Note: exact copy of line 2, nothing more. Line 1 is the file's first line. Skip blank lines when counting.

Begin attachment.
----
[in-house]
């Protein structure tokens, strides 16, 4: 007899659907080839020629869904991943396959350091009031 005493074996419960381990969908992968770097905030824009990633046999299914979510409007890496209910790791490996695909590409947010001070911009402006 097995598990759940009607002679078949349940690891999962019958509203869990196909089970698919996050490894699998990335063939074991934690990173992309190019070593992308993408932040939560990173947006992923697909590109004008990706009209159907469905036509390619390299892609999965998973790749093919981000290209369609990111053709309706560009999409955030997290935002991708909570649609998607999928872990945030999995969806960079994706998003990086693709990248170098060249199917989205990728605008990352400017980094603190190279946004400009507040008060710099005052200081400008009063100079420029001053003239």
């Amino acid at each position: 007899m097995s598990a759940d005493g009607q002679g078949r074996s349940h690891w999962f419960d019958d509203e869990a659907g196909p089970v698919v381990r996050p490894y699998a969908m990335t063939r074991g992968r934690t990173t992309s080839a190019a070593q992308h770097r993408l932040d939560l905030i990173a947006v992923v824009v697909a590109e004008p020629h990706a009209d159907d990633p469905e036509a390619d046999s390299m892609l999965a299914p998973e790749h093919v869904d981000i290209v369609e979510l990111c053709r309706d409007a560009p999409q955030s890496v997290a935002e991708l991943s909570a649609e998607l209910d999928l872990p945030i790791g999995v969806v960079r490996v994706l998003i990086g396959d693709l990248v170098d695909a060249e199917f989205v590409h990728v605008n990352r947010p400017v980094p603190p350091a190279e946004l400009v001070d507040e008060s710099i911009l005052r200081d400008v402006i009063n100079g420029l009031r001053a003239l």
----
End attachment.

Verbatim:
């Protein structure tokens, strides 16, 4: 007899659907080839020629869904991943396959350091009031 005493074996419960381990969908992968770097905030824009990633046999299914979510409007890496209910790791490996695909590409947010001070911009402006 097995598990759940009607002679078949349940690891999962019958509203869990196909089970698919996050490894699998990335063939074991934690990173992309190019070593992308993408932040939560990173947006992923697909590109004008990706009209159907469905036509390619390299892609999965998973790749093919981000290209369609990111053709309706560009999409955030997290935002991708909570649609998607999928872990945030999995969806960079994706998003990086693709990248170098060249199917989205990728605008990352400017980094603190190279946004400009507040008060710099005052200081400008009063100079420029001053003239």